George Lucas with ''Star Wars'' scoop -- Mr. Fantasy spills the beans about Darth Vader in ''Episode III,'' the saga's future on TV, and how Han Solo isn't a murderer

By Mark Harris
Updated September 24, 2004 at 04:00 AM EDT
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As the whole moviegoing world knows by now, George Lucas grew up on cliff-hanger movie serials, so it’s especially momentous that the 60-year-old writer-director-technological innovator is at last about to wrap up all of the plot threads and close the book on a three-decade phase of his career that he still, surprisingly, refers to as a ”detour.” This week brings the long-awaited arrival of the revised (he prefers ”completed”) editions of Star Wars, The Empire Strikes Back, and Return of the Jedi on DVD, with retoolings that will delight many fans and frustrate some film preservationists. At the same time, a double-disc edition of Lucas’ first film, 1971’s dark, dystopian THX 1138, in which Lucas directed a young Robert Duvall, offers buffs a chance to see a considerably grimmer vision of a George Lucas future world and get a taste of the semi-abstract experimental filmmaking that he once expected would define his career. And next May 19 will bring the release of Star Wars: Episode III — Revenge of the Sith, the movie that finally reveals just how and why Anakin Skywalker became Darth Vader, and is likely to push the Star Wars franchise’s worldwide grosses close to the $4 billion mark. On a recent visit to New York City during which Lucas, his early boss Francis Ford Coppola, and his THX 1138 coscreenwriter — sound designer Walter Murch reunited to celebrate THX‘s rerelease, Lucas sat down with EW to talk about Star Wars‘ past, present, and future.

EW What’s the line between restoring a film and altering it? Obviously, the versions of the Star Wars Trilogy and THX 1138 on DVD go far beyond what we saw in theaters.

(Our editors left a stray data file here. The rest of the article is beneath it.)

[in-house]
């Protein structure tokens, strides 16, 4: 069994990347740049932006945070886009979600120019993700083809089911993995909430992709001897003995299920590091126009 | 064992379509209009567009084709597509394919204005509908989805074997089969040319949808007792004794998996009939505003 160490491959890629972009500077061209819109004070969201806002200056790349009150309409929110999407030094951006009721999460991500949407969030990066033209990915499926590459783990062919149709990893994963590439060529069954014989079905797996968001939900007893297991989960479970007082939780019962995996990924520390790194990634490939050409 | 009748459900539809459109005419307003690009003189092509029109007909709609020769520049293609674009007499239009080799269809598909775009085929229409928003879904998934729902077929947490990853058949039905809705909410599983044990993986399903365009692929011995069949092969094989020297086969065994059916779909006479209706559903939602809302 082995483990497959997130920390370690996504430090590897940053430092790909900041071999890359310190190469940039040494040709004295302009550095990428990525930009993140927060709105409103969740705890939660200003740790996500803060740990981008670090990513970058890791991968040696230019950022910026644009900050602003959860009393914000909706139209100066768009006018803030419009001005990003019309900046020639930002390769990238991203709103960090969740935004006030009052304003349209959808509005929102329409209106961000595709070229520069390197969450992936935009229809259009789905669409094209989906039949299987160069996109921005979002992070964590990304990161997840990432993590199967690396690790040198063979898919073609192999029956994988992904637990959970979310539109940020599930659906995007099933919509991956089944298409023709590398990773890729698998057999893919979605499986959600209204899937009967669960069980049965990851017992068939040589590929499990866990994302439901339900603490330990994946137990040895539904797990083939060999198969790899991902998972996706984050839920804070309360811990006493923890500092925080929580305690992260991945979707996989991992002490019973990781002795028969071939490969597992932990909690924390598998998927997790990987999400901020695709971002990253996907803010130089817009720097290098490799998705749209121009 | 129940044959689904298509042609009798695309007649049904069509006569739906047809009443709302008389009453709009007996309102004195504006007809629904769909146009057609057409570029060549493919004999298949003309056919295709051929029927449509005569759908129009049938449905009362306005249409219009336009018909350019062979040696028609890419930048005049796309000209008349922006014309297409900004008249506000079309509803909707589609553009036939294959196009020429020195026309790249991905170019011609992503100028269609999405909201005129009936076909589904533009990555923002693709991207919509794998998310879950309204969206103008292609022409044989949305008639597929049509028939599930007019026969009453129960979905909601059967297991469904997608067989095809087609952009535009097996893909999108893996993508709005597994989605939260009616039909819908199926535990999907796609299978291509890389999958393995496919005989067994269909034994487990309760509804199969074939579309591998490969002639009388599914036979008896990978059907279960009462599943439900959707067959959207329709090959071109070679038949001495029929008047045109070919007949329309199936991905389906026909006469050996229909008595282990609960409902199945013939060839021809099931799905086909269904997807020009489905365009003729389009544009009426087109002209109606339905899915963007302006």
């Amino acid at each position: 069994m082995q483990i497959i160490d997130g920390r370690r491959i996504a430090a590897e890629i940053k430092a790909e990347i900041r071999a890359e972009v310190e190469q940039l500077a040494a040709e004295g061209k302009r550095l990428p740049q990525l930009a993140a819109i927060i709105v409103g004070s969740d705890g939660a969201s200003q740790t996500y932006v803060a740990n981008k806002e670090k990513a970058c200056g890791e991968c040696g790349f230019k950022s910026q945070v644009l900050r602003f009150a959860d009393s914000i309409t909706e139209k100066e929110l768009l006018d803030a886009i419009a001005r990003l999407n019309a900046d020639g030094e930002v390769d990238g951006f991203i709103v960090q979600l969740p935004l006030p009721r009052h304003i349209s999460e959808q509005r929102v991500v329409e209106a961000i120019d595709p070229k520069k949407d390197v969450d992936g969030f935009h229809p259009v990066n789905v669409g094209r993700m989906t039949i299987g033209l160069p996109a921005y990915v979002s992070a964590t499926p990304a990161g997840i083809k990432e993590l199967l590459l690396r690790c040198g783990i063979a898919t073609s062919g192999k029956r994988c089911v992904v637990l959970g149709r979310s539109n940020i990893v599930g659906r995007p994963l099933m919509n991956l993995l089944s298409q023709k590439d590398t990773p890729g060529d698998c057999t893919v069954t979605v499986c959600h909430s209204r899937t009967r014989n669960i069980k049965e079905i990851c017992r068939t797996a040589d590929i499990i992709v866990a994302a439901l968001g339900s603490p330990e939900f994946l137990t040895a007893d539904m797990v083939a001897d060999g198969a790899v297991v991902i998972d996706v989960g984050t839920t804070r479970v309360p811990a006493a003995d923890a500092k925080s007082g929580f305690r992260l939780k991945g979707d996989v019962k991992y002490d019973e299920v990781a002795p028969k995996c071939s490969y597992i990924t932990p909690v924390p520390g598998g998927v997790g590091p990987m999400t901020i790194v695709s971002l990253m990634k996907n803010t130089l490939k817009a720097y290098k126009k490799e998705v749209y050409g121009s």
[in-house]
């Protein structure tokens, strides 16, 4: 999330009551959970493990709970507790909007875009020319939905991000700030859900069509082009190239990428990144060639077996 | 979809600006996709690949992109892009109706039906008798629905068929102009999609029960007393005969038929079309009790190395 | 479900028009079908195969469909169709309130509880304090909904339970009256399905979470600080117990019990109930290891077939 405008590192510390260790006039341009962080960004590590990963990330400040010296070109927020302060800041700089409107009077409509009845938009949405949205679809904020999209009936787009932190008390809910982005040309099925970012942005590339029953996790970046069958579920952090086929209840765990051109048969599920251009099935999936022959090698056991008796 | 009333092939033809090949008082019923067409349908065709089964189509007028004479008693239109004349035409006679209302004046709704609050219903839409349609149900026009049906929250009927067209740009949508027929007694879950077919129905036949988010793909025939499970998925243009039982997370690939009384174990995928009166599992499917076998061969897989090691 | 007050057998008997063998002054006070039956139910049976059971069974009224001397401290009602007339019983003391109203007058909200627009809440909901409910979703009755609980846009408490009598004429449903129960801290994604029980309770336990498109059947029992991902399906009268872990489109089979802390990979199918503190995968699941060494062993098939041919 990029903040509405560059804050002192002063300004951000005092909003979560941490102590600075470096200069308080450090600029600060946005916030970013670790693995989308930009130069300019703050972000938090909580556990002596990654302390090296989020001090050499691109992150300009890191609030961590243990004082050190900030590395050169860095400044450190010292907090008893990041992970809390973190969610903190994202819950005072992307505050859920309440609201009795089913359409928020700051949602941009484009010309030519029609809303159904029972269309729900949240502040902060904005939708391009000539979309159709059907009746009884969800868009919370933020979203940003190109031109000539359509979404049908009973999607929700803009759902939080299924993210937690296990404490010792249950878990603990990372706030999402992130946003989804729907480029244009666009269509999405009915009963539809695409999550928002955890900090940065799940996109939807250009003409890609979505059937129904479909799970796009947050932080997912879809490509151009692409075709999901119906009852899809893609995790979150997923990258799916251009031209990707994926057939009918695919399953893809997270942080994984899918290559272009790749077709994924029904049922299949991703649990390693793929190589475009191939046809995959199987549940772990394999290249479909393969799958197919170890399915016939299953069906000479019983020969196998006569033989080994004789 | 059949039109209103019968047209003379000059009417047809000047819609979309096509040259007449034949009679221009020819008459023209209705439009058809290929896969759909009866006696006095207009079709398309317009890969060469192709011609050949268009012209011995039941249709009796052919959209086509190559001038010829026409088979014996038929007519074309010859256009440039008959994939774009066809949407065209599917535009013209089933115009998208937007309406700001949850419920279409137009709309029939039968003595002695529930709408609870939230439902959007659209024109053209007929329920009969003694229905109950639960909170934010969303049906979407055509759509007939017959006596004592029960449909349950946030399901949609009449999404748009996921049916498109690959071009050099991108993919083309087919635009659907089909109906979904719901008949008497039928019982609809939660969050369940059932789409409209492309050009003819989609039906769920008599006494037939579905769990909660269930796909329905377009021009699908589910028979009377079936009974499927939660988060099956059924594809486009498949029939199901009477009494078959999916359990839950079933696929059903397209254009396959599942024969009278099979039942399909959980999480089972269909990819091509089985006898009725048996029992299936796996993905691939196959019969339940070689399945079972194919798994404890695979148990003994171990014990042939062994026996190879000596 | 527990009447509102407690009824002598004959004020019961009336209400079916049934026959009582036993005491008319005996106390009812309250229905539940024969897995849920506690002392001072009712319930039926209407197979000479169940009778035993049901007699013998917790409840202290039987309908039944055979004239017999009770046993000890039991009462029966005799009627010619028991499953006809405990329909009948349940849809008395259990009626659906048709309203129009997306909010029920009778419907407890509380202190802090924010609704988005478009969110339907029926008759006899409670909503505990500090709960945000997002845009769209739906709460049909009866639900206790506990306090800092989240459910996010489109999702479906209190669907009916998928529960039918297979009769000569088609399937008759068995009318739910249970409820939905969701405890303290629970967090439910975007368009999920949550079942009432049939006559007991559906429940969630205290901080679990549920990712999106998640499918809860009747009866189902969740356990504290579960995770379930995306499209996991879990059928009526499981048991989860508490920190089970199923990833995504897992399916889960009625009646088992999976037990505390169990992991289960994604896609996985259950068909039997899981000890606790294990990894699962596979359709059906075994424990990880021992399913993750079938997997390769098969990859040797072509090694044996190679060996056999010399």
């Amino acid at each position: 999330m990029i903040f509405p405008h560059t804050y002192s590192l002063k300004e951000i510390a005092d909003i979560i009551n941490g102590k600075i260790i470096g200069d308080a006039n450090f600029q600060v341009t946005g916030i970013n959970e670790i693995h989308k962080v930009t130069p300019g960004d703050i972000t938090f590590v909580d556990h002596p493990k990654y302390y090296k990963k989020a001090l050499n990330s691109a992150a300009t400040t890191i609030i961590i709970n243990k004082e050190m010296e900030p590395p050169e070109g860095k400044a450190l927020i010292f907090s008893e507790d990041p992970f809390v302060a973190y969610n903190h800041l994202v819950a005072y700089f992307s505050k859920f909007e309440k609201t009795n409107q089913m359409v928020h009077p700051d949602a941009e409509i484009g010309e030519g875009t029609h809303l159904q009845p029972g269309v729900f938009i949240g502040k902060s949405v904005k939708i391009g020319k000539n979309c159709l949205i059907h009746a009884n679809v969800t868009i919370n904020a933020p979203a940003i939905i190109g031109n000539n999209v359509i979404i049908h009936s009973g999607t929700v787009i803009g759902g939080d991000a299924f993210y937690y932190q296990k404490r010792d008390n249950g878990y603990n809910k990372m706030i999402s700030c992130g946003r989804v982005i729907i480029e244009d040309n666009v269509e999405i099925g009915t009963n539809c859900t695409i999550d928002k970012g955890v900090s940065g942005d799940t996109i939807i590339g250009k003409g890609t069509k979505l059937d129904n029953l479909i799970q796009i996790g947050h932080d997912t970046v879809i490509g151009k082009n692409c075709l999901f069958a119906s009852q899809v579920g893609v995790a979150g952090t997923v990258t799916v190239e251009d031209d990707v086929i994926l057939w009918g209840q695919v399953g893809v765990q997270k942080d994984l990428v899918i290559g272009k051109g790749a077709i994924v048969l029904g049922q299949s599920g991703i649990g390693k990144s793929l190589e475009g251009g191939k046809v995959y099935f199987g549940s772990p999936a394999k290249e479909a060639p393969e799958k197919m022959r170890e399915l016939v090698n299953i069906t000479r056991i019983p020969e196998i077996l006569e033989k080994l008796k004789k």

GL Film is so expensive, and it’s run by corporations. They just take it away from you, and it’s frozen in time at the point where it got yanked out of your hands. I’ve been lucky enough to be able to go back and say ”No, I’m going to finish this the way it was meant to be finished.” When Star Wars came out, I said it didn’t turn out the way I wanted — it’s 25 percent of what I wanted it to be. It was very painful for me. So the choice came down to, do I please myself and [finally] make the movie that I wanted, or do I allow the audience to see the half-finished version that they fell in love with?

If you really look at it, there’s hardly any changes at all. The thing that really caused the trouble on Star Wars is the whole question of whether Han Solo or Greedo shoots first. The way it got cobbled together at the time, it came off that [Han] fired first. He didn’t fire first.

EW So you consider this a correction?

GL It’s a correction. [When I made Star Wars] I said, ”Well, I don’t have that shot, so I’ll just, you know, fudge it editorially.” In my mind [Greedo] shot first or at the same time. We like to think of [Han Solo] as a murderer because that’s hip — I don’t think that’s a good thing for people. I mean, I don’t see how you could redeem somebody who kills people in cold blood. Every [other change] is, you know, I wanted to have a good matte painting here.

Star Wars Trilogy

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